As for the adoption update- it isn't all that exciting anyway, we just found out what we needed to re-do and it wasn't a lot so I re-did it fairly quickly. Since we are registered with the region, I think I'll forgo the road trip this time and use Fed-Ex. After all- as Kate would say- "There's no Rush in Russia" and I think they won't mind if we take another couple of days to get the updated Pskov docs to them. As soon as I get a chance to actually sit down with Chad and carry on a conversation, I need him to sign everything and we'll repeat the Apostille/agency/Russia routine once again. The end of summer is always a sprint to the finish line in Youth ministry, we are bringing in the new 7th graders tonight, and saying goodbye to the seniors as they venture off to college. Our "pretend" son and intern, Jordan, leaves on Wednesday after spending three months with us. I am really going to miss him. Pray for me as I will be experiencing an empty nest too!
I'll keep you posted- but not until the alphabet is complete! I have a new found responsibility and purpose that must continue for 5 more posts- V,W,X,Y, & Z!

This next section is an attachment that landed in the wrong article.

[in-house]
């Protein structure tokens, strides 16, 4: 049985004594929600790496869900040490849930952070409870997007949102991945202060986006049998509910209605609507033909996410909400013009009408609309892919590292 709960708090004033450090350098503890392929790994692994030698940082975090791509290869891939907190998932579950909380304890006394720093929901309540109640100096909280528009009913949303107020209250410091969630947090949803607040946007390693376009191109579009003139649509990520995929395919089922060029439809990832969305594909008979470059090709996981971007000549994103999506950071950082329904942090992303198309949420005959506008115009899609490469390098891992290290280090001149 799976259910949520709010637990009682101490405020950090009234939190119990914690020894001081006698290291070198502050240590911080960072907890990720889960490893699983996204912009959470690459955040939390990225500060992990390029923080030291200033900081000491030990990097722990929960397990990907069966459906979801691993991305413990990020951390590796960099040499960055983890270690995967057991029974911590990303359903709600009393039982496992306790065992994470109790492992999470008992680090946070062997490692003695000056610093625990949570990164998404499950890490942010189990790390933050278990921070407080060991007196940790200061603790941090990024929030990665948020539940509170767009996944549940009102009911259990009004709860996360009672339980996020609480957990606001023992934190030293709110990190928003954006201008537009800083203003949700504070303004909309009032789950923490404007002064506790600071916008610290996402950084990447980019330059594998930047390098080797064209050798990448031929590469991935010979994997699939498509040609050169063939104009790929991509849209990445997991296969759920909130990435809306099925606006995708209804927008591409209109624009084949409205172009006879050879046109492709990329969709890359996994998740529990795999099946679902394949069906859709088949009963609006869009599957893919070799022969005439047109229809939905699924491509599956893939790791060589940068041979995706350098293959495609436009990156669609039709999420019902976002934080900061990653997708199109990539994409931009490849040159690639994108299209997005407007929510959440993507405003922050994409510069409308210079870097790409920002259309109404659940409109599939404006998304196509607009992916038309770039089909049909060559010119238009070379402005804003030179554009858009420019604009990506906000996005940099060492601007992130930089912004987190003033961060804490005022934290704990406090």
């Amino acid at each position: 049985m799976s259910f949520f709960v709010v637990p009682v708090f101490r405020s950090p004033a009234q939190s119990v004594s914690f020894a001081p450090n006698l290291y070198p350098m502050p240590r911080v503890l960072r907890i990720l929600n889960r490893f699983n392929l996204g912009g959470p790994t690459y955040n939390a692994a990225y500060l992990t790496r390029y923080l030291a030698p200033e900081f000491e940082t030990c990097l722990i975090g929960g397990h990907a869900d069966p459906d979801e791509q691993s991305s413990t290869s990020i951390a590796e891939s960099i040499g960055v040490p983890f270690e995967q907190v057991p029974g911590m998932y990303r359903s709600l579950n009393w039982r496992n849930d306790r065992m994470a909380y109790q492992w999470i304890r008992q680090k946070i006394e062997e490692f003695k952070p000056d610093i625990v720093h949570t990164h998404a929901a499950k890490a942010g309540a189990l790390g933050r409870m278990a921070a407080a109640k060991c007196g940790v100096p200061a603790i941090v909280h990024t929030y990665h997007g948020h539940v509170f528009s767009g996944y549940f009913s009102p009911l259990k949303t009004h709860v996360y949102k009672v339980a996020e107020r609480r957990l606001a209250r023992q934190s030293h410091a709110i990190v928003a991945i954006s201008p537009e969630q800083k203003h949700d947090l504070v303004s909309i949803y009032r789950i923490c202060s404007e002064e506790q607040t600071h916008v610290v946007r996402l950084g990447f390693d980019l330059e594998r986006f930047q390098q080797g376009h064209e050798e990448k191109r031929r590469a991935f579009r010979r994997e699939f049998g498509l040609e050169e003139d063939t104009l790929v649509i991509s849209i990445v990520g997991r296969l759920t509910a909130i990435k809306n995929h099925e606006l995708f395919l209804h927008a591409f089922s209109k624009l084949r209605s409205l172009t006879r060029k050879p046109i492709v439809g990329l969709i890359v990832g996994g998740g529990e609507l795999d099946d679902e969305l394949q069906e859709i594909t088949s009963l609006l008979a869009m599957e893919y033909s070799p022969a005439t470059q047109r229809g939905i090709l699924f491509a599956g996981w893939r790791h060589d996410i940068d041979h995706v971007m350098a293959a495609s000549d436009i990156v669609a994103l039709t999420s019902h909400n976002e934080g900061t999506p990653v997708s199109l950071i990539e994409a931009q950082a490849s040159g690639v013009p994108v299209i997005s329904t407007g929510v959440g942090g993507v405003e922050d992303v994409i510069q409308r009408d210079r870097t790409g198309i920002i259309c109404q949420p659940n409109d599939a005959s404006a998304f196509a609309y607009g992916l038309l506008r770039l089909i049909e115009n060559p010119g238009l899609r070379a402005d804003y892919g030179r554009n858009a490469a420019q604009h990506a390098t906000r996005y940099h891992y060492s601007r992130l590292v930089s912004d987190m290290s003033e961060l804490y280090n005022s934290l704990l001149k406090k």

Friday, August 7, 2009
Trains- The most famous railway in Russia is the Trans-Siberian. It runs 6,000 miles (the longest continuous rail line on earth) or 1/3 of the globe! You can also catch connections to Europe (Germany, Paris) or even to Budapest, Beijing, or Helsinki! The railway was the original vision of Czar Alexander III, but it wasn’t completed until 1905. When we travel to Pskov, we will most likely take the train to Moscow (12 hours) to finalize our paperwork and return to the United States. If we arrive via St. Petersburg, it is a 6 hour train ride from Pskov. I’m not sure on our modes of transportation other than the definite plane trip over there….ugh. Here is a picture of the train station in Pskov.